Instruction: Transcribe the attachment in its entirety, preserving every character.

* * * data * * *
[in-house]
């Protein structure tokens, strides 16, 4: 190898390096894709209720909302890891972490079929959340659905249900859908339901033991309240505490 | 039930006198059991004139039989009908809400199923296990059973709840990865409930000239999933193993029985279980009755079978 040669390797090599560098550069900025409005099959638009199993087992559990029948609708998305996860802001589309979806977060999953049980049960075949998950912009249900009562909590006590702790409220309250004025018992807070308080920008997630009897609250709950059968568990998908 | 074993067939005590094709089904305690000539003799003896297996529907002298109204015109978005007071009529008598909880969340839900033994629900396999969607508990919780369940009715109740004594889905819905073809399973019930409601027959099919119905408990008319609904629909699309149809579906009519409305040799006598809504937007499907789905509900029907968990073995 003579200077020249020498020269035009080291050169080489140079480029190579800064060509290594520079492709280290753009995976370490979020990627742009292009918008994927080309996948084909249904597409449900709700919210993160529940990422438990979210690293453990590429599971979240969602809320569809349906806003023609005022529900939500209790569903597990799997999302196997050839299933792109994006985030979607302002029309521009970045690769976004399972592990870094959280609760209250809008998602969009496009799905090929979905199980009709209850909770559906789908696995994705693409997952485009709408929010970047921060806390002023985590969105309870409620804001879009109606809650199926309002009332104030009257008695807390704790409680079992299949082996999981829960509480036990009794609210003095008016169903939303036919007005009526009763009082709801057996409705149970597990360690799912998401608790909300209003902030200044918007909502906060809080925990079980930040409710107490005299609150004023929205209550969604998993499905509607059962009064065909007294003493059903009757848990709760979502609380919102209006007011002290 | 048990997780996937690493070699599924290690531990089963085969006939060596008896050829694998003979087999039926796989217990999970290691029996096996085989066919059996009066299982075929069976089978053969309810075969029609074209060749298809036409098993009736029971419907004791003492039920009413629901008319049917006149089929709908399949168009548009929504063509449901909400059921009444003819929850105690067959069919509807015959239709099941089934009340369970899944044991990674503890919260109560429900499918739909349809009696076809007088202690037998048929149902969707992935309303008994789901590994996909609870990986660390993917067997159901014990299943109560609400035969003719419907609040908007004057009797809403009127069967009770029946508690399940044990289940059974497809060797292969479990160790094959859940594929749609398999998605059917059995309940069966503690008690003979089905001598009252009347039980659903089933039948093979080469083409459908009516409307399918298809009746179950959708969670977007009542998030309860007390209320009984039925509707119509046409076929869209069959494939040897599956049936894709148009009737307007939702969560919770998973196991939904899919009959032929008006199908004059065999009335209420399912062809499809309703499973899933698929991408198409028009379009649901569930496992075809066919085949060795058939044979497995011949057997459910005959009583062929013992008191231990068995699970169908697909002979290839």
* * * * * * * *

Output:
[in-house]
């Protein structure tokens, strides 16, 4: 190898390096894709209720909302890891972490079929959340659905249900859908339901033991309240505490 | 039930006198059991004139039989009908809400199923296990059973709840990865409930000239999933193993029985279980009755079978 040669390797090599560098550069900025409005099959638009199993087992559990029948609708998305996860802001589309979806977060999953049980049960075949998950912009249900009562909590006590702790409220309250004025018992807070308080920008997630009897609250709950059968568990998908 | 074993067939005590094709089904305690000539003799003896297996529907002298109204015109978005007071009529008598909880969340839900033994629900396999969607508990919780369940009715109740004594889905819905073809399973019930409601027959099919119905408990008319609904629909699309149809579906009519409305040799006598809504937007499907789905509900029907968990073995 003579200077020249020498020269035009080291050169080489140079480029190579800064060509290594520079492709280290753009995976370490979020990627742009292009918008994927080309996948084909249904597409449900709700919210993160529940990422438990979210690293453990590429599971979240969602809320569809349906806003023609005022529900939500209790569903597990799997999302196997050839299933792109994006985030979607302002029309521009970045690769976004399972592990870094959280609760209250809008998602969009496009799905090929979905199980009709209850909770559906789908696995994705693409997952485009709408929010970047921060806390002023985590969105309870409620804001879009109606809650199926309002009332104030009257008695807390704790409680079992299949082996999981829960509480036990009794609210003095008016169903939303036919007005009526009763009082709801057996409705149970597990360690799912998401608790909300209003902030200044918007909502906060809080925990079980930040409710107490005299609150004023929205209550969604998993499905509607059962009064065909007294003493059903009757848990709760979502609380919102209006007011002290 | 048990997780996937690493070699599924290690531990089963085969006939060596008896050829694998003979087999039926796989217990999970290691029996096996085989066919059996009066299982075929069976089978053969309810075969029609074209060749298809036409098993009736029971419907004791003492039920009413629901008319049917006149089929709908399949168009548009929504063509449901909400059921009444003819929850105690067959069919509807015959239709099941089934009340369970899944044991990674503890919260109560429900499918739909349809009696076809007088202690037998048929149902969707992935309303008994789901590994996909609870990986660390993917067997159901014990299943109560609400035969003719419907609040908007004057009797809403009127069967009770029946508690399940044990289940059974497809060797292969479990160790094959859940594929749609398999998605059917059995309940069966503690008690003979089905001598009252009347039980659903089933039948093979080469083409459908009516409307399918298809009746179950959708969670977007009542998030309860007390209320009984039925509707119509046409076929869209069959494939040897599956049936894709148009009737307007939702969560919770998973196991939904899919009959032929008006199908004059065999009335209420399912062809499809309703499973899933698929991408198409028009379009649901569930496992075809066919085949060795058939044979497995011949057997459910005959009583062929013992008191231990068995699970169908697909002979290839």